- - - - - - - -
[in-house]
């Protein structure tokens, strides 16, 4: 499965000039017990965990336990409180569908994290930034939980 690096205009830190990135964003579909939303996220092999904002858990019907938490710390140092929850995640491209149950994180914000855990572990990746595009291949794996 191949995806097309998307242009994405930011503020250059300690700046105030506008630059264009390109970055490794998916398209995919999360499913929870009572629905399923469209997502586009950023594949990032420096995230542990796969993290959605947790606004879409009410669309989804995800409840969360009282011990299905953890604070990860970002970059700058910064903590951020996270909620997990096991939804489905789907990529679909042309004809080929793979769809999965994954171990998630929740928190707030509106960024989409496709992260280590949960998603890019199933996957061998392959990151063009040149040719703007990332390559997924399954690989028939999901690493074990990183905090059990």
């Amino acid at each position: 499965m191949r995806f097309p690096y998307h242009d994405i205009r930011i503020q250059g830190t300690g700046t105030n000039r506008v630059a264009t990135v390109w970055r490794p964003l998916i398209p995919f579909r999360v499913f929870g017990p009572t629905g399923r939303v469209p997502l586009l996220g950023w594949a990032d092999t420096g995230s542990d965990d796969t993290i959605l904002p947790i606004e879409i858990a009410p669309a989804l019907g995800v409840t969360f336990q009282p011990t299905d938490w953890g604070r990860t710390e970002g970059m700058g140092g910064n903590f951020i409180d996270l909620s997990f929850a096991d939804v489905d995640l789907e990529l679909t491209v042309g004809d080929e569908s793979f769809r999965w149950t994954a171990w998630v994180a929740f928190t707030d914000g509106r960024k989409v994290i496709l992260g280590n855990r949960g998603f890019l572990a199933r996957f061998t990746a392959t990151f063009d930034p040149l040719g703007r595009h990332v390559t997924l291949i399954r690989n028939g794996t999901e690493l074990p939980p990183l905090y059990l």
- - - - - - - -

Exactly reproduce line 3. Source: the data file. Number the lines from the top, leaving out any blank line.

């Amino acid at each position: 499965m191949r995806f097309p690096y998307h242009d994405i205009r930011i503020q250059g830190t300690g700046t105030n000039r506008v630059a264009t990135v390109w970055r490794p964003l998916i398209p995919f579909r999360v499913f929870g017990p009572t629905g399923r939303v469209p997502l586009l996220g950023w594949a990032d092999t420096g995230s542990d965990d796969t993290i959605l904002p947790i606004e879409i858990a009410p669309a989804l019907g995800v409840t969360f336990q009282p011990t299905d938490w953890g604070r990860t710390e970002g970059m700058g140092g910064n903590f951020i409180d996270l909620s997990f929850a096991d939804v489905d995640l789907e990529l679909t491209v042309g004809d080929e569908s793979f769809r999965w149950t994954a171990w998630v994180a929740f928190t707030d914000g509106r960024k989409v994290i496709l992260g280590n855990r949960g998603f890019l572990a199933r996957f061998t990746a392959t990151f063009d930034p040149l040719g703007r595009h990332v390559t997924l291949i399954r690989n028939g794996t999901e690493l074990p939980p990183l905090y059990l």